Awaji Island is slightly off the beaten track for many foreigners visiting Japan. A little challenging to access, as there is no train line, most visitors make the trip from Kobe via bus or car, crossing the giant bridges that span the straits. For those who make the extra effort, Awaji has gorgeous beaches in summer; quiet, rural ryokan; and a quirky science center dedicated to the Naruto Bridge.
Naruto, and its bridge, are best known in Japan for the huge, sea-churning whirlpools in the strait between Awaji and Shikoku Island. They can be seen from a highway road-station on Naruto bridge, and many visitors will pay for an exhilarating ferry ride that takes them into the heart of the swirling maelstroms. The whirlpools have even made their mark on Japanese culture as the blue or pink curl seen on kamaboko, a fish cake often found in bowls of ramen noodles.
With commemorative monuments spread throughout the country, competition for people’s attention is fierce, but Uzu no Oka, also known as the Naruto Bridge Memorial Hall, has proved consistently popular, particularly in the summer holidays. The Memorial Hall celebrates all that is Awaji — not just the bridge, but also their star agriculture good, the trusty onion, which makes its way into an amazing array of products. I spotted an Awaji Onion Burger stand near the hall entrance, and made a mental note to return to investigate later. A sign inside indicated that a short movie presentation would soon start, so I paid my 500 yen and made my way to the theatre room.
The building’s designers must have had a plan to represent the grandness of nature with enormous props. A great, glowing Earth hangs from the roof; a movie screen stretches to the high ceiling; and a massive scale representation of the Seto Inland Sea dominates the center of the room, complete with water. Myself and the other viewers took a bench on the edge of the room as the lights dimmed. The movie is broken into 4 segments, including an enlightening explanation of the Naruto whirlpools. For example, I learned how the narrow Tokushima strait, as the connection point between the Seto Inland Sea and the Pacific Ocean, has a two meter difference in water level, and how the massive amounts of water flowing between the two oceans cause the violent water-whirls at both high and low tide. A staff member came out as a spotlight illuminated the diorama, and using a laser pointer, she indicated the tiny whirlpools flowing realistically beneath the tiny, scale model of Naruto Bridge. Meanwhile, the video moved into the next segment, showcasing beautiful sunrise timelapses; visions of tides turning; and an up-close view of the whirlpools from above.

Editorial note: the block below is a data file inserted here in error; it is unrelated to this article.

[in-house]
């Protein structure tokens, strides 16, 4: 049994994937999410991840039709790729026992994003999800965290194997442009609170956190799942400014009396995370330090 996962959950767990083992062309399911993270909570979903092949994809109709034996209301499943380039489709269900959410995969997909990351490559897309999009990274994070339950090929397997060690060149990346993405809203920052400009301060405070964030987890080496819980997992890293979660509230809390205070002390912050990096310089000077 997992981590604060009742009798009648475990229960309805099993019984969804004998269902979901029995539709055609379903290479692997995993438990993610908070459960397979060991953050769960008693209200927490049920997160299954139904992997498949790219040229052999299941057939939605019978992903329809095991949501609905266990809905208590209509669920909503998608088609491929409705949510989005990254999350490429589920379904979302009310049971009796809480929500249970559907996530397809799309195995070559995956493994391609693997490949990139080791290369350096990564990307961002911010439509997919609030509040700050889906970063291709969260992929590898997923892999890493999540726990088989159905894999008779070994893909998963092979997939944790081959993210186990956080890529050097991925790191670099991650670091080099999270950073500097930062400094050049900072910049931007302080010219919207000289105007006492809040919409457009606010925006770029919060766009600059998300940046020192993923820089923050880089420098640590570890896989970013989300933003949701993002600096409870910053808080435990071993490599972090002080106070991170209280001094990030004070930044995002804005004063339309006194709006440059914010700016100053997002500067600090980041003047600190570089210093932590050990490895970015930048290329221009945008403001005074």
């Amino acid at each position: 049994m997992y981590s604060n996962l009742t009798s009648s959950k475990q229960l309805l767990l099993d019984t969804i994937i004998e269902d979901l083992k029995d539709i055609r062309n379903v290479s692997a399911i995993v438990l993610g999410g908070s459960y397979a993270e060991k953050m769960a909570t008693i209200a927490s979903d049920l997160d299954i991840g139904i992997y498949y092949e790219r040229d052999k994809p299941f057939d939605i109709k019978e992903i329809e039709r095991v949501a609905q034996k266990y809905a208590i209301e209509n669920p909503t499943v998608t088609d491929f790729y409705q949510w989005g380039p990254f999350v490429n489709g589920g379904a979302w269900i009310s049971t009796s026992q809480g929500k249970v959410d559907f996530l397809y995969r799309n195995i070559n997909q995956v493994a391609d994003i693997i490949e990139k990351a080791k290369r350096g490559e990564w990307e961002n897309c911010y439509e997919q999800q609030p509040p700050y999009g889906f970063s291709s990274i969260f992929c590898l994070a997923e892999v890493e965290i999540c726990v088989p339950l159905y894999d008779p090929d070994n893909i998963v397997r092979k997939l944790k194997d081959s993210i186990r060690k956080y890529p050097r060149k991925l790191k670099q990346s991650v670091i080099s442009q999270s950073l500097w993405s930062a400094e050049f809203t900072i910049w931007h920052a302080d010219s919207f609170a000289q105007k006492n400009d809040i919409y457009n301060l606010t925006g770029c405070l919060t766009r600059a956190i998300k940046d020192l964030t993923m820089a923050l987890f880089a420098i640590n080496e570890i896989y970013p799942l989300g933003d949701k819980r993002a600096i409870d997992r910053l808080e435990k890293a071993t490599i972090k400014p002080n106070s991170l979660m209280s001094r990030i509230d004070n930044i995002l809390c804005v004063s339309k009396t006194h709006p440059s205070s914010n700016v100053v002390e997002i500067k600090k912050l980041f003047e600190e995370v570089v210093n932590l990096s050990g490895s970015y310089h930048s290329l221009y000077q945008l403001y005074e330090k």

The movie theatre exits into a cute kid’s room, where several young children were already playing happily. The wall of a children’s slide showed an illustration of the Seto Inland Sea swallowing several famous tall buildings in Japan, including Kobe Tower and Tokyo Tower. Turns out, Tokyo’s Sky Tree is tall enough to poke a little out from the sea. Science! A little dock with joysticks grants interested visitors pan and zoom control over cameras on the tops of the bridge itself, and a board on the wall gives the high and low tide times, i.e. when it might be possible to see the whirlpools at their highest intensity.
The famous Naruto swirl is incorporated into the design of the kid’s room, where waiting guests can sit at a beautifully carved wooden swirl table beneath a sheath of blue cloth hanging from a swirl-patterned ceiling. Some people, however, chose to sit in the giant onion benches instead. In fact, the Memorial Hall has embraced the Awaji onion motif enthusiastically, with “onion wigs” to rent, an onion UFO catcher to play, and of course, onion soup and actual onions (big ones!) to buy as souvenirs. All these onions reminded me of my lunch date with that delicious looking burger.
Upstairs in the restaurant, visitors were tucking into fresh Awaji seafood, the specialty being a sea-urchin set. The view of Naruto bridge against the backdrop of green Awaji Island, and the bright blue of the sea, was gorgeous. As tempting as the location was, and as delicious as the dishes looked, I still had my heart set on that onion burger.
I was not short of attractive options, but the young couple in front of me excitedly ordered the “Awajishima Onion Beef Burger.” Their enthusiasm was infectious, so I took the plunge too. After a few bites it all became clear — I had a winner on my first try. In Japan, there is so much emphasis placed on freshness and using local ingredients, that every place seems to have its signature ‘local dish.’ The Awaji onions filling my cutlet, the onion pickles, and even onion chips were just as sweet as promised. While onions may not be the first thing to come to mind when building a local cuisine, they were certainly working for me, and so, it seems for Awaji Island.
Photographs & Text by Felicity Tillack